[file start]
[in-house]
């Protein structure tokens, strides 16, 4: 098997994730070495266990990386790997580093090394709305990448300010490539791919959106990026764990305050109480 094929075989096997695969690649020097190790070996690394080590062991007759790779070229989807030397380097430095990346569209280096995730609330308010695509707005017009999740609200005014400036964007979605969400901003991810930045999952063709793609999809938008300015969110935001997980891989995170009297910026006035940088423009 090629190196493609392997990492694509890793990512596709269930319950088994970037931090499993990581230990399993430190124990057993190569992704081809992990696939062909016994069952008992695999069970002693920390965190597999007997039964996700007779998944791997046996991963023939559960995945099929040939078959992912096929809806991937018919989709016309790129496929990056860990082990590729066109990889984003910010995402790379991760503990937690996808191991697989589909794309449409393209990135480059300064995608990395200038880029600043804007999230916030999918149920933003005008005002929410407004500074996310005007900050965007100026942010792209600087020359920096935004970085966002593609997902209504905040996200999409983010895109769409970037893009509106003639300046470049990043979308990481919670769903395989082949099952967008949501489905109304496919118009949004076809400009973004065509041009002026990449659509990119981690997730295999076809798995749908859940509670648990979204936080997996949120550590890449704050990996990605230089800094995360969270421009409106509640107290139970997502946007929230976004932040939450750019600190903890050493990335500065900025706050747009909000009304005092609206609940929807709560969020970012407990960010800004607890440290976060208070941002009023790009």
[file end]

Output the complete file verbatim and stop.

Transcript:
[in-house]
């Protein structure tokens, strides 16, 4: 098997994730070495266990990386790997580093090394709305990448300010490539791919959106990026764990305050109480 094929075989096997695969690649020097190790070996690394080590062991007759790779070229989807030397380097430095990346569209280096995730609330308010695509707005017009999740609200005014400036964007979605969400901003991810930045999952063709793609999809938008300015969110935001997980891989995170009297910026006035940088423009 090629190196493609392997990492694509890793990512596709269930319950088994970037931090499993990581230990399993430190124990057993190569992704081809992990696939062909016994069952008992695999069970002693920390965190597999007997039964996700007779998944791997046996991963023939559960995945099929040939078959992912096929809806991937018919989709016309790129496929990056860990082990590729066109990889984003910010995402790379991760503990937690996808191991697989589909794309449409393209990135480059300064995608990395200038880029600043804007999230916030999918149920933003005008005002929410407004500074996310005007900050965007100026942010792209600087020359920096935004970085966002593609997902209504905040996200999409983010895109769409970037893009509106003639300046470049990043979308990481919670769903395989082949099952967008949501489905109304496919118009949004076809400009973004065509041009002026990449659509990119981690997730295999076809798995749908859940509670648990979204936080997996949120550590890449704050990996990605230089800094995360969270421009409106509640107290139970997502946007929230976004932040939450750019600190903890050493990335500065900025706050747009909000009304005092609206609940929807709560969020970012407990960010800004607890440290976060208070941002009023790009």